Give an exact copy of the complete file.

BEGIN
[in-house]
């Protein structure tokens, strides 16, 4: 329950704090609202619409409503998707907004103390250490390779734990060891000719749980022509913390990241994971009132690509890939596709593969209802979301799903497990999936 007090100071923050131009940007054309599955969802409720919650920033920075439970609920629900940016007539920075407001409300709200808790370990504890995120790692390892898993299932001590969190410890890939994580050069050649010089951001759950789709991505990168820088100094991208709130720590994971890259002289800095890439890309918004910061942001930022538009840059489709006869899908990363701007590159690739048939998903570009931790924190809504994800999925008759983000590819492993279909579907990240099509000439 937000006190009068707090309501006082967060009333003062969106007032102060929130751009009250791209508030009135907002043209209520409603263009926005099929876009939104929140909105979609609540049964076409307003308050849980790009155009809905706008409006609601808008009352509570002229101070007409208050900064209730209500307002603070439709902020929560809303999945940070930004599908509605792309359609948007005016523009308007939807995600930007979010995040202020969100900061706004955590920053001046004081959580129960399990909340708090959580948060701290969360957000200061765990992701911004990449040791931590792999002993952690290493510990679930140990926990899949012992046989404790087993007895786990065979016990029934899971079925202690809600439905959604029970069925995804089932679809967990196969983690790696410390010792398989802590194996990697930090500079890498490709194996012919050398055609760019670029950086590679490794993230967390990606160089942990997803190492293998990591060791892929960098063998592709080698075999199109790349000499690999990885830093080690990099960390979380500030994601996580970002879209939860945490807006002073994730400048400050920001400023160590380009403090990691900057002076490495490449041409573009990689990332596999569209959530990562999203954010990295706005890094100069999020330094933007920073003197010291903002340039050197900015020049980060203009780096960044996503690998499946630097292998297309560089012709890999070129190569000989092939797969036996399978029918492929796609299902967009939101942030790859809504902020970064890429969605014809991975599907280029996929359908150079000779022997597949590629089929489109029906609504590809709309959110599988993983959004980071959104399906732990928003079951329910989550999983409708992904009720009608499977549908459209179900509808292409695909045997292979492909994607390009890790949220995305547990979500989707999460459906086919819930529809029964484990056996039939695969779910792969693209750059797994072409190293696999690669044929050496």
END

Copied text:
[in-house]
């Protein structure tokens, strides 16, 4: 329950704090609202619409409503998707907004103390250490390779734990060891000719749980022509913390990241994971009132690509890939596709593969209802979301799903497990999936 007090100071923050131009940007054309599955969802409720919650920033920075439970609920629900940016007539920075407001409300709200808790370990504890995120790692390892898993299932001590969190410890890939994580050069050649010089951001759950789709991505990168820088100094991208709130720590994971890259002289800095890439890309918004910061942001930022538009840059489709006869899908990363701007590159690739048939998903570009931790924190809504994800999925008759983000590819492993279909579907990240099509000439 937000006190009068707090309501006082967060009333003062969106007032102060929130751009009250791209508030009135907002043209209520409603263009926005099929876009939104929140909105979609609540049964076409307003308050849980790009155009809905706008409006609601808008009352509570002229101070007409208050900064209730209500307002603070439709902020929560809303999945940070930004599908509605792309359609948007005016523009308007939807995600930007979010995040202020969100900061706004955590920053001046004081959580129960399990909340708090959580948060701290969360957000200061765990992701911004990449040791931590792999002993952690290493510990679930140990926990899949012992046989404790087993007895786990065979016990029934899971079925202690809600439905959604029970069925995804089932679809967990196969983690790696410390010792398989802590194996990697930090500079890498490709194996012919050398055609760019670029950086590679490794993230967390990606160089942990997803190492293998990591060791892929960098063998592709080698075999199109790349000499690999990885830093080690990099960390979380500030994601996580970002879209939860945490807006002073994730400048400050920001400023160590380009403090990691900057002076490495490449041409573009990689990332596999569209959530990562999203954010990295706005890094100069999020330094933007920073003197010291903002340039050197900015020049980060203009780096960044996503690998499946630097292998297309560089012709890999070129190569000989092939797969036996399978029918492929796609299902967009939101942030790859809504902020970064890429969605014809991975599907280029996929359908150079000779022997597949590629089929489109029906609504590809709309959110599988993983959004980071959104399906732990928003079951329910989550999983409708992904009720009608499977549908459209179900509808292409695909045997292979492909994607390009890790949220995305547990979500989707999460459906086919819930529809029964484990056996039939695969779910792969693209750059797994072409190293696999690669044929050496």